User:Visviva/NYT 20080128

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This is a list of lowercase non-hyphenated single words found in the 2008-01-28 issue of the New York Times which did not have English entries in the English Wiktionary when this list was created (2009-03-03).

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82260 tokens ‧ 59952 valid lowercase tokens ‧ 8173 types ‧ 21 (~ 0.257%) words before cleaning ‧ 


  1. boop
    • 2008 January 28, Jon Pareles, Nate Chinen, Kelefa Sanneh, Ben Ratliff, And Ben Allison, “New CDs”, New York Times:
      Guitars riffle precise chords and lilt through arpeggios, keyboards go boop, and every flick of a drumbeat is in place.
  2. cyberwizard
    • 2008 January 28, The New York Times, “Spartans Victorious Over Rambo”, New York Times:
      Fifth place went to the newcomer “Untraceable” (Sony), the horror thriller starring Diane Lane as an F.B.I. cyberwizard.
  3. dinero *
    • 2008 January 28, Marc Lacey, “With a Whisper, Cuba’s Housing Market Booms”, New York Times:
      The whole enterprise is quintessentially Cuban, socialist on its face but really a black market involving equal parts drama and dinero, sometimes as much as $50,000 or more.
  4. elusions
    • 2008 January 28, Alessandra Stanley, “Four Days, a Therapist; Fifth Day, a Patient”, New York Times:
      In every session the patients’ words are veined with allusions and elusions, clues to problems or patterns that are invisible to them but absorbing for the viewer.
  5. interlegislative
    • 2008 January 28, Jesse Mckinley, “California Governor’s Plan for Health Care in Trouble”, New York Times:
      In addition to politics, the bill might have been put in jeopardy by other factors, including its timing — a big-money plan pitched during a budget crisis — as well as a kind of interlegislative rivalry between the Assembly and the Senate.
  6. marimbalike
    • 2008 January 28, Stephen Holden, “Bernstein’s New York: West Side and Beyond”, New York Times:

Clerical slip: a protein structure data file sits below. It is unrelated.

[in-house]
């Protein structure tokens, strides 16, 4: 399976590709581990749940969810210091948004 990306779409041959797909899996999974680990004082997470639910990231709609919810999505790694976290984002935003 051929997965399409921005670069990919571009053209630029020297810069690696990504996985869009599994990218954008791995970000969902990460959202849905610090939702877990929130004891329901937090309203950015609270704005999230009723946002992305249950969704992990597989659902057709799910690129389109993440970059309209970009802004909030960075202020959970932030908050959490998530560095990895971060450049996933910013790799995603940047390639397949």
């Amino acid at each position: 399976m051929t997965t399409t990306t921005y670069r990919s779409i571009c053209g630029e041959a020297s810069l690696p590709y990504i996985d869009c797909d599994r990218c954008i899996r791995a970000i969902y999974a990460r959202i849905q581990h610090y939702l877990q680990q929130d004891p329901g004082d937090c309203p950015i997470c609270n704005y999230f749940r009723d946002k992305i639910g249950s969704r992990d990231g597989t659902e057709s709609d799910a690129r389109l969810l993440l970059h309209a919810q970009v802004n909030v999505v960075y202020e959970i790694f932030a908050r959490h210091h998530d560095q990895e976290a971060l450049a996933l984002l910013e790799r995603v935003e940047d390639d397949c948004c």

A crucial element was the percussionist Erik Charlston, whose vibraphone often doubled Mr. Fisher’s piano to produce a marimbalike effect.
  7. outslugged
    • 2008 January 28, The New York Times, “Spartans Victorious Over Rambo”, New York Times:
      “Meet the Spartans,” a parody starring Sean Maguire and Carmen Electra in yet another retelling of the historic battle against the Persians, barely outslugged Sylvester Stallone in “Rambo” to seize control of the No. 1 ranking at the weekend box office.
  8. overlayed
  9. pollenlike
  10. roadman
    • 2008 January 28, Edward Rothstein, “Novel to Screen to Stage: Evolving, Step by Step”, New York Times:
      Any reader turning to the original novel would hardly recognize it in the shadow of Hitchcock’s film, so preoccupied is it with describing the glens and heathery mountains of the Scottish highlands, inhabited with an unlikely cavalcade of native eccentrics: an innkeeper with literary aspirations, a Liberal candidate with pacifist sympathies, a lower-class roadman laid up by drink, a bald archaeologist who isn’t quite what he seems.
  11. songkok
  12. spinout
    • 2008 January 28, Larry Dorman, “Woods Renews Attack on the Record Book”, New York Times:
      After the sudden and ugly three-hole spinout, Woods brought things back under control with a two-putt par at the 17th and, back in character, a birdie finish.
  13. uncurbed
  14. unpledged
  15. unresonant
    • 2008 January 28, Bernard Holland, “Music in Review”, New York Times:
      For the most part the group’s performance was elegant and polished, but the sound that sailed into this unresonant high school auditorium was oddly tepid, given the energy these players seemed to be putting into it.
  16. vaudevilles
    • 2008 January 28, Ben Brantley, “Ta-ta! Give ’Em the Old Existential Soft-Shoe”, New York Times:
      “Me, Myself and I,” directed by Emily Mann and engagingly acted by a cast that includes the invaluable Albee veteran Brian Murray, is in the tradition of Mr. Albee’s mid- and late-career works like “The Marriage Play” and “The Play About the Baby”: fragmented philosophical vaudevilles that turn the most fundamental questions of identity into verbal soft-shoes.


  1. hognose